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FSCJ Art Galleries: Pikin.: New Works by Erin Kendrick

A digital rendition of FSCJ's art galleries.

Pikin.: New Works by Erin Kendrick

Erin Kendrick: On Pikin

In spite of the relentless adultification of young black girls, they are children first. To experience adolescence authentically without the intrusion of racial bias and spiritual, emotional, and physical violence is their absolute right. However, the idea that black girls are small black women is highlighted in various capacities in the US - disproportionate discipline rates for black girls in schools for subjective infractions, expectations of keeping family secrets in spite of sexual, emotional, and physical trauma, resistance to non-traditional gender identities, a lack of empathy in cases of black missing and endangered girls, incessant, unwarranted police violence, as well as the age-old myth of the black superwoman.  

Solutions to these disparities have been proffered in the form of fortified assimilation, complacent longsuffering, and apathetic disregard, but the emergence of what has been termed, Black Girl Magic, has presented itself as an effective solution. The term highlights a renaissance of black women and girls, reclaiming agency, and stepping from the margins to the center in the last 10 years. By centering the authentic lived experiences and the voices of black women and girls—as both salve and resolve to these disparities—we grant our black girls a fighting chance. 

 
Erin Kendrick: On Taking Flight by Michaela DePrince 

Michaela DePrince’s origin story is one of loss, disposal, and redemption, and personal absolution. Each the residue of the power of choice. Born Mabinty Bangura in Sierra Leone, as a child Michaela DePrince endured the tragic loss of her parents and abandonment by an uncle who considered her too ugly and too smart for his time. Often referred to as “pikin” meaning child, she was sold to an orphanage whose caretakers substituted punishment and shame for love. With the hope of being adopted into an American family, she persevered and found strength in standing up for her orphanage bestowed best friend, Mabinty Suma. Each considered outcasts among the children, young Michaela’s imagination and fortitude would win them both friends and eventually legal sisterhood by adoption. DePrince survived all of this before the age of five. Her story, like so many black girls, is one of resilience, and she has tendered her lived history as a beacon for girls like her.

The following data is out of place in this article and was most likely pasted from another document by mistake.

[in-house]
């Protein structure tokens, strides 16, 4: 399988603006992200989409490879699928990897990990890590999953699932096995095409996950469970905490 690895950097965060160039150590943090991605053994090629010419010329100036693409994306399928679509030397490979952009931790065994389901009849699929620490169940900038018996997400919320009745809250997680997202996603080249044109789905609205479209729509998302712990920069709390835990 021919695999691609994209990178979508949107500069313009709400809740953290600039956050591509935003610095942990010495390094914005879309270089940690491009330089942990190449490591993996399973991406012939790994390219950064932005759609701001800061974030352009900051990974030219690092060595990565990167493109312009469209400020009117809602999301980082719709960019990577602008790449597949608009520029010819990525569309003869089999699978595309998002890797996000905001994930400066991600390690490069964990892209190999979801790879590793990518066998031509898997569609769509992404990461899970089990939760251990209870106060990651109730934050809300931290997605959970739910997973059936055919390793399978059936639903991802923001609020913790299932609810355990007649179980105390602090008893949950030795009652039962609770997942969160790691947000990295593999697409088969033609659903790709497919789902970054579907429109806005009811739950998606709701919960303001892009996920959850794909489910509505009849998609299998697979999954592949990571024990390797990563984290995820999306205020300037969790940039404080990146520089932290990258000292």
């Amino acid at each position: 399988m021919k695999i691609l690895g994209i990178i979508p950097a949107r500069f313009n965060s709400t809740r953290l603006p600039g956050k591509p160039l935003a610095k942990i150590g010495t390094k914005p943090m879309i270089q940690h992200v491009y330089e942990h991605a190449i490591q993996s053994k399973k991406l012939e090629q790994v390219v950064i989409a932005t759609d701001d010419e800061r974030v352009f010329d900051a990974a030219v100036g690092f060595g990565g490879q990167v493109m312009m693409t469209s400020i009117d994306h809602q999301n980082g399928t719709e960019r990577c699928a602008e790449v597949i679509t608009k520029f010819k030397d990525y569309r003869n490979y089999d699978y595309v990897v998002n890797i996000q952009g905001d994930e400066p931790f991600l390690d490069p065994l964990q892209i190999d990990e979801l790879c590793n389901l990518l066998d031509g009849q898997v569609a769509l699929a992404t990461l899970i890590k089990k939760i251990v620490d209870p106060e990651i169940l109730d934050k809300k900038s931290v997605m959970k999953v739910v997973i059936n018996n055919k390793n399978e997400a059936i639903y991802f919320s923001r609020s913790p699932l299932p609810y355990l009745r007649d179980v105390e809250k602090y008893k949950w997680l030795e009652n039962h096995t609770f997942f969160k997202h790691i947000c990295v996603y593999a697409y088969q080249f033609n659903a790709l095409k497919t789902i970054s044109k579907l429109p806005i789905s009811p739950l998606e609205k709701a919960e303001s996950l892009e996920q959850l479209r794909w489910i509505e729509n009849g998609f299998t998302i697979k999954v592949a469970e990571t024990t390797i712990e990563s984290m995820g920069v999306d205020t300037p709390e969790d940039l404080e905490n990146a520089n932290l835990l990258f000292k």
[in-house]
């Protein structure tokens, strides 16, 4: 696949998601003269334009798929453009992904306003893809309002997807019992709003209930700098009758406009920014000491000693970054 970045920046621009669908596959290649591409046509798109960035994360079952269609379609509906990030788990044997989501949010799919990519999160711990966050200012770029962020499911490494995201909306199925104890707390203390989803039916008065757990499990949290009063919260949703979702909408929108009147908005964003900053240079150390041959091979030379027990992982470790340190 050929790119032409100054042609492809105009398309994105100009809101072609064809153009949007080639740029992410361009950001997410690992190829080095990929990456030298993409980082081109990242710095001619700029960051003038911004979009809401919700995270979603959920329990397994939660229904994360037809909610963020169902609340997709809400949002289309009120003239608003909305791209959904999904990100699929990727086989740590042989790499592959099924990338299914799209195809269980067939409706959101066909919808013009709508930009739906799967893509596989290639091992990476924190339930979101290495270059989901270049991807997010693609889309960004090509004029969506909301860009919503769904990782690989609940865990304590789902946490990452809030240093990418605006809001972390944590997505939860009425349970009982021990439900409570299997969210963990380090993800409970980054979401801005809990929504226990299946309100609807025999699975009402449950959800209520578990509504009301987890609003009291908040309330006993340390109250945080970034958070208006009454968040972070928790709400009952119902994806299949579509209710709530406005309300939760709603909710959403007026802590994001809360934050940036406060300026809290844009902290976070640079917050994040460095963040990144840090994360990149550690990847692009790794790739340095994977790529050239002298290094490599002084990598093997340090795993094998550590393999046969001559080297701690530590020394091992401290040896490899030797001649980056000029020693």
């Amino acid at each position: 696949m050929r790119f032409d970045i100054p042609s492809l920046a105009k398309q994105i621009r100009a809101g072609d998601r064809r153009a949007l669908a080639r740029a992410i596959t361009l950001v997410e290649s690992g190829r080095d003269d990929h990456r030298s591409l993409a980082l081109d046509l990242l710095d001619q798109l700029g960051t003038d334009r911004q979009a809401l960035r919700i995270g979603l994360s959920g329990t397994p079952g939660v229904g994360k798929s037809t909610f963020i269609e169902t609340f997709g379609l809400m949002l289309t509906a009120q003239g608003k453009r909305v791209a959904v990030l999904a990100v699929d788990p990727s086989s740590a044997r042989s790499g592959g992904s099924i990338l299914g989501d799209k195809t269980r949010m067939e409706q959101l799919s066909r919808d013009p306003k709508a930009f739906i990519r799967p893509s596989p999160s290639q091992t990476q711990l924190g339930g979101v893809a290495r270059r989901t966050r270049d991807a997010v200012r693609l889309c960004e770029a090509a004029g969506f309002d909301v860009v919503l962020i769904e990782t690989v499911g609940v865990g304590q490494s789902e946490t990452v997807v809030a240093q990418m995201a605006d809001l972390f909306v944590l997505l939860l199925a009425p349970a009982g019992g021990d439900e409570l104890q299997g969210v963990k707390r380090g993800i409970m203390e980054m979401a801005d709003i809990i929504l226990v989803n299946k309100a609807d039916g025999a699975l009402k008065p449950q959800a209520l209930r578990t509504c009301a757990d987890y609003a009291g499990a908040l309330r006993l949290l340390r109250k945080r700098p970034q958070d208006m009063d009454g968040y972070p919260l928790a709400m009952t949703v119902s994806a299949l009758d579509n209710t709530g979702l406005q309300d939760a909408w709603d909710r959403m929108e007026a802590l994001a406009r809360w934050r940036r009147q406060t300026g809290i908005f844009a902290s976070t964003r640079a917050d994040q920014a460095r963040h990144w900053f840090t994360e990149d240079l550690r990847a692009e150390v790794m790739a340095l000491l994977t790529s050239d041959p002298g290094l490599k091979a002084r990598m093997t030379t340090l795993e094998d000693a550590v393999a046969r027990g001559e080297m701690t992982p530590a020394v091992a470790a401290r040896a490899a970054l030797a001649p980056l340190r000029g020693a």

“Pikin” is for the Mabintys of the world. Fire-breathing dragons. Standing up for one another time and time again. 

See more of Erin Kendrick’s work at eriniscreative.co

Taking Flight 2020-21 Author Series - Printmaking Student Collaboration

The Author Series focuses on co-curricular learning around a memoir and the social themes addressed within.  The 2020-21 memoir, “Taking Flight” addresses themes of resilience in the face of adversity, including racism in the performing arts, body image, and war.  This memoir, which Michaela wrote with her mother, recounts her journey from war-torn Sierra Leone, orphaned and cast out because of her skin condition, to soloist with the Dutch National Ballet.  

Students and faculty spend the academic year reading the book and participating in lectures, discussions, social outreach and other projects inspired by the text.  On exhibit is one such project created by visual arts classes at the South Campus. 

Students in Printmaking I and II worked collaboratively to create a 4’ x 8’ block print addressing themes in the memoir by Michaela DePrince, “Taking Flight.” After discussing the memoir, students decided on what elements they wished to include in the final image, and how the elements would be arranged. 

The print was created by selecting a central image, tracing it onto a substrate (plywood), and then cutting the remaining wood into randomly shaped “puzzle” pieces. Professor Miko carved the portrait of Michaela (the central image in the print) and each student carved an image of their own creation onto a puzzle piece. When put back together, all the elements fit as one image.   

On the adjacent wall are the pieces of the “puzzle,” the individual blocks carved by each student. The blocks placed back in their original configuration, covered with a thin layer of oil-based ink, covered with muslin cloth and then rolled through a press, transferring the ink from plate to cloth and creating a mirror image of the plates.  Remnants of the ink can still be seen on the plates. 

Instructor: Patrick Miko 

Participants: Carlos Acevedo, Carissa Burchard, Xavier Coats, Brianna Crespo, Jasmine Green, Courtney (Charly) Guillaume, Morgan Janota, Zalina Lodivero, Daniel Miller, Francisco Ramirez, Taryn Towsley, Roseann Turner 

Virtual Tour of Pikin

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